Article: Workplace Wellness - Healthy People and Healthy Business

06 April 2017

Kimberly McKay is a Human Resource Consultant with BDO Central (NI).  She has extensive experience assisting both small and large employers with all aspects of their HR needs.  BDO Central are Chartered Accountants and Business Advisors, with offices in Napier and Palmerston North.  BDO is able to support clients with a comprehensive suite of accounting, information systems and HR services.  The firm is an independent member of BDO New Zealand and part of the global BDO network.

I recently attended a workplace wellness conference and learnt some new jargon – “compression of morbidity”. Apparently this means in the future there will be more of us that are older and sicker for longer. It’s a gloomy forecast at both a personal level and in terms of the economic burden.

Another very obvious but disturbing thought is ‘personal decisions are the leading cause of death in the western world’. This is not just referring to people who choose to do blatantly risky stuff like base-jumping, mountain climbing, swimming with sharks or smoking. This is the fact that we all know we should eat well, drink very moderately, exercise regularly, and get enough sleep and relaxation to manage our stress - but of course we don’t! Most of us routinely make very poor lifestyle choices.

A further, very strong message was that businesses should support having employee wellness programs for compelling business reasons in addition to the point above – i.e. people are not very good at this left to their own devices.

Business Reasons (ROI):

  • Reduces absenteeism    
  • Improves productivity
  • Improves performance
  • Improves recruitment and retention

Altruism:

  • It’s the right thing to do
  • We want people to be healthy
  • We want people to be happy

 

Most importantly research shows a clear linkage between a culture of wellness and employee engagement. It makes sense that when people believe the employer cares about them they are more engaged.  This means they are more motivated to perform, stay longer in the job and will recommend the workplace to others.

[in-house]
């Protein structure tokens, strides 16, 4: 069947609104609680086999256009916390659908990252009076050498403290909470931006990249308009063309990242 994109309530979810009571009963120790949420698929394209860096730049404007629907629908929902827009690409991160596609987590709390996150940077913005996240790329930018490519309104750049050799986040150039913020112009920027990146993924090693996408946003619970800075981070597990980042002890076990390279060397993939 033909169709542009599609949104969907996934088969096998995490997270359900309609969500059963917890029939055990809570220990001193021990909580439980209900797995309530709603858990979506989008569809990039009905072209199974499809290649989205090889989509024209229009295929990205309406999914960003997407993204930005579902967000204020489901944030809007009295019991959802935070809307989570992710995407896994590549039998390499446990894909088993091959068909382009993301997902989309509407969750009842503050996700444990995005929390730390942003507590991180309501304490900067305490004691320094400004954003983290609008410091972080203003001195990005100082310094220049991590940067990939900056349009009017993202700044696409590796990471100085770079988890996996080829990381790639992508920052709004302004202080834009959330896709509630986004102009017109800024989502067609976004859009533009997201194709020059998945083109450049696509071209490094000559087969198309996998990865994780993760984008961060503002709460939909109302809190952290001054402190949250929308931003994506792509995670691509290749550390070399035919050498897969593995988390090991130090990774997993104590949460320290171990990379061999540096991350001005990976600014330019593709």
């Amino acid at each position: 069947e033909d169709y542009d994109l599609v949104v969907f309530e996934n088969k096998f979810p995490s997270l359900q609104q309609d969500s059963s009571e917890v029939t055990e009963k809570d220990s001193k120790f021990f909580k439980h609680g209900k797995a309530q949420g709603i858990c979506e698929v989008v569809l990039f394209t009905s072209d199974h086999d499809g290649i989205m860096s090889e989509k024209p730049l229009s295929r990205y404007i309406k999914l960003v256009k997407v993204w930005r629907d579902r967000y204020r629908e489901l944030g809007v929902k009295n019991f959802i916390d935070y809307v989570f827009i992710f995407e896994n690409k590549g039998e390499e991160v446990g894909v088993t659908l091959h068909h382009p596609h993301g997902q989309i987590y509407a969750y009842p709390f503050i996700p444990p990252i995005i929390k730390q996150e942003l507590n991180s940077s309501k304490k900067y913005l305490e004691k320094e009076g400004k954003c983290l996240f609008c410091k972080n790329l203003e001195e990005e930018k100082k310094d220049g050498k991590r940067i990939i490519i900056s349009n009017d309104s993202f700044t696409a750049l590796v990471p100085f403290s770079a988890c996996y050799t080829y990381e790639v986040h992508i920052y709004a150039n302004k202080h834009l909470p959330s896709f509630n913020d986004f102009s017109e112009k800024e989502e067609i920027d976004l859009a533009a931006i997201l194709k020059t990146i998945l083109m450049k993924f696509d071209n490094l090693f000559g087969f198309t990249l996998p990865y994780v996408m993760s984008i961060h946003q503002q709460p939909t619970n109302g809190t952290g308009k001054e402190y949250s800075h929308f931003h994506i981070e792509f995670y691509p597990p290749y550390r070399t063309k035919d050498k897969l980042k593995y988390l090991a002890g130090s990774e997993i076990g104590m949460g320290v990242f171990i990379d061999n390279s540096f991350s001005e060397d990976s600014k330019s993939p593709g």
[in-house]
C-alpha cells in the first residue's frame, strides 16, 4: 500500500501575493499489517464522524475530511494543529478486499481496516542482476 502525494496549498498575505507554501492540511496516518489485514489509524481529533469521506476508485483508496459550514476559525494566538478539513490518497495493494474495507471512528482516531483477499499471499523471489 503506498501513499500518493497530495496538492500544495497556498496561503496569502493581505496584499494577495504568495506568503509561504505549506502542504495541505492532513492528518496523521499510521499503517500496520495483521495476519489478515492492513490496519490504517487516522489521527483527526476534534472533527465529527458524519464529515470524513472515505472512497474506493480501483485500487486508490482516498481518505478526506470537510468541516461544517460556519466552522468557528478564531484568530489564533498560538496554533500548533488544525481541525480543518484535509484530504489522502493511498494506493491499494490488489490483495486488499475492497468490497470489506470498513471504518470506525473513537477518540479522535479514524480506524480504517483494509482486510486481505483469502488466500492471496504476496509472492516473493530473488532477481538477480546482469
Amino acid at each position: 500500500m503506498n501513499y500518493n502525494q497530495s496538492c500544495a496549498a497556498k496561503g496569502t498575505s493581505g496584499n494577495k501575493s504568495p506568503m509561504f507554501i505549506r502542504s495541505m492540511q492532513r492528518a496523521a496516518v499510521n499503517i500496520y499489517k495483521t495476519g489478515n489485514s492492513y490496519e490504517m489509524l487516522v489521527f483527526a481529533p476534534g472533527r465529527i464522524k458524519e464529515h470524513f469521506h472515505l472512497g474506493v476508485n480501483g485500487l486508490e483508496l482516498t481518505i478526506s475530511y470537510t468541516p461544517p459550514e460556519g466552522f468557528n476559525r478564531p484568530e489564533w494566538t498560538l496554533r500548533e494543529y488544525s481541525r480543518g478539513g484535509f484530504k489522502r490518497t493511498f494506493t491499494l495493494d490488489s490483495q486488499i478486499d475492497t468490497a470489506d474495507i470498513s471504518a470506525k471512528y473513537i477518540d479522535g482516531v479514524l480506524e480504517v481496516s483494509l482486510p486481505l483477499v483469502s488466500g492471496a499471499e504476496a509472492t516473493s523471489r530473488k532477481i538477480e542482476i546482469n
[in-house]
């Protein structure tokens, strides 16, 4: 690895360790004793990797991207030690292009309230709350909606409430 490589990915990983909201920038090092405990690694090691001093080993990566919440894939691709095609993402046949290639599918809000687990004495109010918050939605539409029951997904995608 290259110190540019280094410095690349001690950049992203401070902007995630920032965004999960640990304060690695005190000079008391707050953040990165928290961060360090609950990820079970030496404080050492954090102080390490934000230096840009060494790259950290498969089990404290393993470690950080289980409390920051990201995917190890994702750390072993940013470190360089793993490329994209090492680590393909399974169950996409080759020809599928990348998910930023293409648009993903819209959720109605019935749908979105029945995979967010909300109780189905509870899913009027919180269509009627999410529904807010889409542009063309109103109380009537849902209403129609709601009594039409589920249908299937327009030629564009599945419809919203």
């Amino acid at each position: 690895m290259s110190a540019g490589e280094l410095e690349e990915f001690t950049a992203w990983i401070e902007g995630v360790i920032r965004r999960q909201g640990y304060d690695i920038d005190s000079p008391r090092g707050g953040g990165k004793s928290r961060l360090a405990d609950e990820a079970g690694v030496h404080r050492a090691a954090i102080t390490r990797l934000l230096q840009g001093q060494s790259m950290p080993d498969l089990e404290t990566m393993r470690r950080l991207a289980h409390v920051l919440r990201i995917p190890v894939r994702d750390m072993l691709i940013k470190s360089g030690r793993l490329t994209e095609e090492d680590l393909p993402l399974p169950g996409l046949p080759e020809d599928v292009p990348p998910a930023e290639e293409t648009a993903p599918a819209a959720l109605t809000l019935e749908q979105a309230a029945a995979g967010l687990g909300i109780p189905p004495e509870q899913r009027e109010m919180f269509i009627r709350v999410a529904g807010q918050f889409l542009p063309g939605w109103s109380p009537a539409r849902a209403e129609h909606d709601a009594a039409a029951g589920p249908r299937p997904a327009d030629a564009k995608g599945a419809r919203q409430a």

For many businesses the new health and safety legislation has prompted a review of policies and systems, often with a strong focus on safety initially. The health aspect of health and safety can get less attention unless you are in an environment with obvious health risks such as working with hazardous chemicals or harmful noise levels.

We should think about wellness in the broadest sense and not just in terms of physical health. The World Health Organisation definition is “a state of complete physical, mental and social wellbeing, and not merely the absence of disease or infirmity.”

Traditional wellness programmes have tended to focus on physical fitness such as sports teams and gym memberships. These certainly have value because another cheery thought is that physical inactivity is the 4th leading risk factor for global mortality. Many large organisations also have an Employee Assistance Programme to provide counselling and support the mental health needs of their staff.

Comprehensive wellness programs consider the whole person. Research into societies around the world where people live longest identify having a sense of purpose and community as vital for wellbeing. Within organisations that means connecting people to your organisation purpose so they know how they contribute and helping them to see how their values align with organisation values.

Other types of initiatives that you might consider for your wellness programme can be very wide ranging and these examples may give you some new ideas:

  • Pleasant work environments that invoke positive feelings
  • Lifestyle seminars, addiction support, neuroscience education
  • Community involvement – volunteer day, gifting to charity, fundraising events
  • Financial personal trainer/advisor, retirement planning workshops
  • Environmental – sustainable commuting, bike stands, car pools, recycling, energy use
  • Health checks, flu jabs, eye tests
  • Meditation, yoga, massage
  • Nutrition advice, healthy food in cafeterias and at events
  • Technology – encourage device-free time, provide Fitbits
  • Supportive rehabilitation programmes after injury

The needs of your people will vary greatly so a flexible program that allows people to select the things appropriate to them is likely to get greatest participation. Regularly ask people what they need to keep your program relevant.

You don’t necessarily have to develop a completely new set of initiatives. You may already be doing a range of things in your organisation to look after people without labelling it a ‘Wellness Program’. You may want to consider packaging and branding what you are currently doing and creating a story around wellbeing that reminds your people what you offer.

Like any aspect of your culture, commitment to wellbeing needs leadership support to be effective and to be accepted as genuine by your workforce. Smart leaders will see the benefit of a wellness program that builds resilience, engagement and performance so people can deliver on the organisation brand promise. If you look after your people, they can look after your customers.